Get ahead of the slow-moving loan-mod train
If you’re a homeowner who was laid off recently, if you even think there’s a chance your job might be eliminated, or if you are still working but having a difficult time making ends meet, the best thing you can do for yourself and your family is to determine whether you are eligible for mortgage relief.
Here’s how to get started:
* Eligibility. Familiarize yourself with the Obama administration’s Making Home Affordable Program. You can read up on the program at www.makinghomeaffordable.gov.
The key to eligibility is your “front end” debt-to-income ratio. The total of your principal, interest, taxes, insurance and homeowners association dues must be greater than 31% of your gross household income.
If it is, you should be eligible for a loan modification. But you’ll have to call your lender or servicer -- the company that collects the payments on behalf of the loan’s owner -- to determine if it is participating in the White House program. Supposedly, servicers handling some 80% of all mortgages are taking part.
If you are eligible, it is possible to obtain a loan modification even if you are still current on your house payments. But if you are not eligible for the Making Home Affordable Program -- that is, your income is too high -- you still may be eligible for a more traditional solution, such as forbearance for a few months until you get back on your feet.
Unfortunately, said David Bartels, president of U.S. Home Loan Advocates, a Westlake Village company that offers mortgage-modification services, your lender-servicer probably won’t deal with you until you are in default or in imminent danger of defaulting. Default is different from delinquent. You are not in default until you miss three consecutive payments.
Under the Obama plan, your loan’s interest rate will be reduced in 0.125% increments until your payment reaches the 31% debt-to-income target. If the rate drops to 2% and you still haven’t hit the target, the term of your loan will be increased in 10-month increments until the goal is met. If the term reaches 480 months and still no success, the servicer will start reducing your principal.
But Bartels cautions that lenders will consider other factors apart from your housing debt-to-income ratio. Also on the table will be your total debt to income, cash flow and the equity you have in your property at its current value. All of these things “must line up and meet the bank’s requirements to obtain a modification,” he says.
* Once you have a feel for your options, find out if your servicer is a participant in the administration’s program. You can check various websites, but many charge for the assistance, so it is best to call your lender directly to confirm its involvement.
Your lender should send a package of documents for you to complete and return. But don’t wait -- it could take several weeks to receive the package -- to gather the paperwork that will be required to support your request. There are at least two dozen forms to fill out, so start assembling them now:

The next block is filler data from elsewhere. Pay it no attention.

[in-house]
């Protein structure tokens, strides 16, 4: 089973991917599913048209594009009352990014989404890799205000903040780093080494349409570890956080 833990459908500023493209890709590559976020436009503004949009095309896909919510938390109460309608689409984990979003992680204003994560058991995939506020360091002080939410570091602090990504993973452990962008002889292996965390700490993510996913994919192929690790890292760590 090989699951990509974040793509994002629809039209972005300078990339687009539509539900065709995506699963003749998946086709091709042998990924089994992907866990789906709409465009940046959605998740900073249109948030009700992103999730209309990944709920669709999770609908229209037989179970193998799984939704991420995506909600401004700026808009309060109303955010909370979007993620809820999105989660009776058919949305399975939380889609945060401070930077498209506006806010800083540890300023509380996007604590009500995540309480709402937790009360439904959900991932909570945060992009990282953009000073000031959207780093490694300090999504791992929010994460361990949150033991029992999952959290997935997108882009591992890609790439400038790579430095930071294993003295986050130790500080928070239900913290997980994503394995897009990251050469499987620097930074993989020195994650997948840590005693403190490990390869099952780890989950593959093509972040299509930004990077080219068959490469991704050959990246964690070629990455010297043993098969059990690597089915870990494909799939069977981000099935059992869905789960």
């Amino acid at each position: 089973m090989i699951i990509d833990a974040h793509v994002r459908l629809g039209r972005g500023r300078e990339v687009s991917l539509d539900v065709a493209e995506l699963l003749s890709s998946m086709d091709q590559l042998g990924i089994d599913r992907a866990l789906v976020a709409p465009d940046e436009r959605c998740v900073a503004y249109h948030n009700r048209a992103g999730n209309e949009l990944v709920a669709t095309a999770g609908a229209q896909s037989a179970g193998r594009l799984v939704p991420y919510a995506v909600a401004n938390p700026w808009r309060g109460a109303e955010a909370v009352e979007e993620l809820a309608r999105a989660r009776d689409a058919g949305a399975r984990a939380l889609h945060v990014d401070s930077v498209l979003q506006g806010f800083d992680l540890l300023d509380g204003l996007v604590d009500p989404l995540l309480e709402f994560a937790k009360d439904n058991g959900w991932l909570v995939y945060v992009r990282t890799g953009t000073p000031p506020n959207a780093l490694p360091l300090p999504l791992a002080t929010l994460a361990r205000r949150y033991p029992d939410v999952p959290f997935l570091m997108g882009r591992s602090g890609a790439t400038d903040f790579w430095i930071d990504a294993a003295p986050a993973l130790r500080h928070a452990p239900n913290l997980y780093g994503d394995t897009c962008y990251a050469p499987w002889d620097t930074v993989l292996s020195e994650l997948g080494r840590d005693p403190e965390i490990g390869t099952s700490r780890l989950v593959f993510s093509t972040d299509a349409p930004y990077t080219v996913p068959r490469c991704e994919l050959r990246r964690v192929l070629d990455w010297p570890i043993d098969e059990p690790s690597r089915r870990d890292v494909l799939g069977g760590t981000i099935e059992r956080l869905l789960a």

-- Your most recent mortgage statement.
-- Pay stubs for the previous two months.
-- At least two consecutive checking-account statements.
-- Your latest tax return -- 2008 (if you have not yet filed for 2009).
-- An itemized list of your expenses.
-- Utility bills for the most recent month.
-- A “hardship” letter explaining why you need help.
Marcia Griffin, president of HomeFree-USA, a Hyattsville, Md., firm that specializes in homeownership counseling and foreclosure intervention, said the all-important letter must answer these key questions:
Why are you having difficulty paying your mortgage? What are you doing to remain current or bring the loan current? How long have you lived in your home? Do you want to keep your home? What do you want your lender to do?
* The best way to succeed is by submitting a properly completed application with all the required supporting documentation, so prepare your package carefully.
You must show that you will struggle to make your current payment but will be able to make a lower, more affordable one. Don’t fib to make it seem as if your situation is worse than it really is, though. For example, if you show negative cash flow, your application will be denied, period.
“Getting a loan modified has nothing to do with being a good negotiator,” says Bartels, whose company, unlike many of those that have been chastised by the Federal Trade Commission, charges no upfront fees. “The bank is going to make a decision based on the math. If the bank will make more money by modifying versus foreclosing, it will modify it.”
* Before you return the package, make sure that your name and loan number is on every single page, and make copies of each and every document.
Michael Young, vice chairman of the Mortgage Bankers Assn., says that 99% of the packages returned to servicers are either missing documents or contain mistakes. But Bartels and many borrowers who have been trying to get their loans modified for months maintain that lenders lose their paperwork with shocking regularity.
Call the bank two weeks after you’ve returned the package to make sure that it has been received. If it hasn’t, send another. “It is not unusual to have to submit the package multiple times,” Bartels warns.
* You must be your own advocate. That means calling every two weeks or so to find out the status of your application. Don’t wait for the bank to call you. Each time you speak with someone, write down the person’s name, phone number and extension, company identification number, the day and time you spoke and your recollection of what was said.
It will take most lenders 60 days after they receive a completed package to make a decision, and you most likely will have to submit updated information as the process moves slowly along. So keep calling until you receive a decision.
Distributed by United Feature Syndicate.